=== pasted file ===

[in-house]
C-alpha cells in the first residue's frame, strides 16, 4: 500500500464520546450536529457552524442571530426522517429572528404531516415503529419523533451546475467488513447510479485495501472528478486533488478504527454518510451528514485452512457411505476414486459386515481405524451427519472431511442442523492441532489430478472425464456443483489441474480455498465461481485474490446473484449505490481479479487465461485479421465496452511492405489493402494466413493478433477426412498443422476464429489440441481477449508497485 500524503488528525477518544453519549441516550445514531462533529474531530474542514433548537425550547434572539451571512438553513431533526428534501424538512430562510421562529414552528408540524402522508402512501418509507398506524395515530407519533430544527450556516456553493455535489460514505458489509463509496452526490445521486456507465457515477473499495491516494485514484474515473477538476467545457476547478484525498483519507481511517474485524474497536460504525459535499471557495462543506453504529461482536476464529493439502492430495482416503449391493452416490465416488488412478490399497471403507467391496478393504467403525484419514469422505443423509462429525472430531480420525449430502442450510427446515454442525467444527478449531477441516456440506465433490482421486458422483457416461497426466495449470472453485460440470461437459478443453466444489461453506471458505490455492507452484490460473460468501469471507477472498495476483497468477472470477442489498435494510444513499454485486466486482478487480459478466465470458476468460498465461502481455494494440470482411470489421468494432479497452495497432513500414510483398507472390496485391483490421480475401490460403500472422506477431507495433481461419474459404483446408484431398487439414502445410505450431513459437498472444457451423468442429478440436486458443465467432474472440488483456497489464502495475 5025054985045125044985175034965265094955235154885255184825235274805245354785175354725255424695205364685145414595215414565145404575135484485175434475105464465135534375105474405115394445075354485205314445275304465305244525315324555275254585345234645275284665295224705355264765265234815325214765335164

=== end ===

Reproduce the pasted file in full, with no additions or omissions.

[in-house]
C-alpha cells in the first residue's frame, strides 16, 4: 500500500464520546450536529457552524442571530426522517429572528404531516415503529419523533451546475467488513447510479485495501472528478486533488478504527454518510451528514485452512457411505476414486459386515481405524451427519472431511442442523492441532489430478472425464456443483489441474480455498465461481485474490446473484449505490481479479487465461485479421465496452511492405489493402494466413493478433477426412498443422476464429489440441481477449508497485 500524503488528525477518544453519549441516550445514531462533529474531530474542514433548537425550547434572539451571512438553513431533526428534501424538512430562510421562529414552528408540524402522508402512501418509507398506524395515530407519533430544527450556516456553493455535489460514505458489509463509496452526490445521486456507465457515477473499495491516494485514484474515473477538476467545457476547478484525498483519507481511517474485524474497536460504525459535499471557495462543506453504529461482536476464529493439502492430495482416503449391493452416490465416488488412478490399497471403507467391496478393504467403525484419514469422505443423509462429525472430531480420525449430502442450510427446515454442525467444527478449531477441516456440506465433490482421486458422483457416461497426466495449470472453485460440470461437459478443453466444489461453506471458505490455492507452484490460473460468501469471507477472498495476483497468477472470477442489498435494510444513499454485486466486482478487480459478466465470458476468460498465461502481455494494440470482411470489421468494432479497452495497432513500414510483398507472390496485391483490421480475401490460403500472422506477431507495433481461419474459404483446408484431398487439414502445410505450431513459437498472444457451423468442429478440436486458443465467432474472440488483456497489464502495475 5025054985045125044985175034965265094955235154885255184825235274805245354785175354725255424695205364685145414595215414565145404575135484485175434475105464465135534375105474405115394445075354485205314445275304465305244525315324555275254585345234645275284665295224705355264765265234815325214765335164